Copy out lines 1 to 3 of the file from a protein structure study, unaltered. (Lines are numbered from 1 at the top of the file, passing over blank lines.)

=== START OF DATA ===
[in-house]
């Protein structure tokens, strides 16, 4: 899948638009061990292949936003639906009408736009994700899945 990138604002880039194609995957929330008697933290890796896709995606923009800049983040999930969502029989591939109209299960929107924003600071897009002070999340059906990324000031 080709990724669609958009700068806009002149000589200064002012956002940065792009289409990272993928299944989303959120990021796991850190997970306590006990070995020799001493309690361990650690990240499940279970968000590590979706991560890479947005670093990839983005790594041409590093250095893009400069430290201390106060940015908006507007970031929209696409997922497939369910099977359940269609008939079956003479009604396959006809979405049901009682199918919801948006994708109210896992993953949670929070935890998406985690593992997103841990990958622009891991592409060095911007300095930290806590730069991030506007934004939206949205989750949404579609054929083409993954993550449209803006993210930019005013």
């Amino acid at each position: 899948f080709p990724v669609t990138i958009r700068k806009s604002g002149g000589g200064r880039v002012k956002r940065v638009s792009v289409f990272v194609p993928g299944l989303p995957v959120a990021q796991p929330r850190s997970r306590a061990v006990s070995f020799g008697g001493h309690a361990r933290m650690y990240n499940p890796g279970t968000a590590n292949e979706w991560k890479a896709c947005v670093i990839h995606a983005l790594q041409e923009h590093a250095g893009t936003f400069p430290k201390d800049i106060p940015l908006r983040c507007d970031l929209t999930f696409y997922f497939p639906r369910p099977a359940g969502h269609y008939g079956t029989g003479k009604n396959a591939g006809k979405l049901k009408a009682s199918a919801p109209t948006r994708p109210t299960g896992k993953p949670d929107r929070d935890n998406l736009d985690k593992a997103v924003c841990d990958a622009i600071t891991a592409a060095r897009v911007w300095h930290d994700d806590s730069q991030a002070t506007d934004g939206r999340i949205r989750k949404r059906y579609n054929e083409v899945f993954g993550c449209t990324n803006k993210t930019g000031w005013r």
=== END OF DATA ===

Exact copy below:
[in-house]
């Protein structure tokens, strides 16, 4: 899948638009061990292949936003639906009408736009994700899945 990138604002880039194609995957929330008697933290890796896709995606923009800049983040999930969502029989591939109209299960929107924003600071897009002070999340059906990324000031 080709990724669609958009700068806009002149000589200064002012956002940065792009289409990272993928299944989303959120990021796991850190997970306590006990070995020799001493309690361990650690990240499940279970968000590590979706991560890479947005670093990839983005790594041409590093250095893009400069430290201390106060940015908006507007970031929209696409997922497939369910099977359940269609008939079956003479009604396959006809979405049901009682199918919801948006994708109210896992993953949670929070935890998406985690593992997103841990990958622009891991592409060095911007300095930290806590730069991030506007934004939206949205989750949404579609054929083409993954993550449209803006993210930019005013």
């Amino acid at each position: 899948f080709p990724v669609t990138i958009r700068k806009s604002g002149g000589g200064r880039v002012k956002r940065v638009s792009v289409f990272v194609p993928g299944l989303p995957v959120a990021q796991p929330r850190s997970r306590a061990v006990s070995f020799g008697g001493h309690a361990r933290m650690y990240n499940p890796g279970t968000a590590n292949e979706w991560k890479a896709c947005v670093i990839h995606a983005l790594q041409e923009h590093a250095g893009t936003f400069p430290k201390d800049i106060p940015l908006r983040c507007d970031l929209t999930f696409y997922f497939p639906r369910p099977a359940g969502h269609y008939g079956t029989g003479k009604n396959a591939g006809k979405l049901k009408a009682s199918a919801p109209t948006r994708p109210t299960g896992k993953p949670d929107r929070d935890n998406l736009d985690k593992a997103v924003c841990d990958a622009i600071t891991a592409a060095r897009v911007w300095h930290d994700d806590s730069q991030a002070t506007d934004g939206r999340i949205r989750k949404r059906y579609n054929e083409v899945f993954g993550c449209t990324n803006k993210t930019g000031w005013r």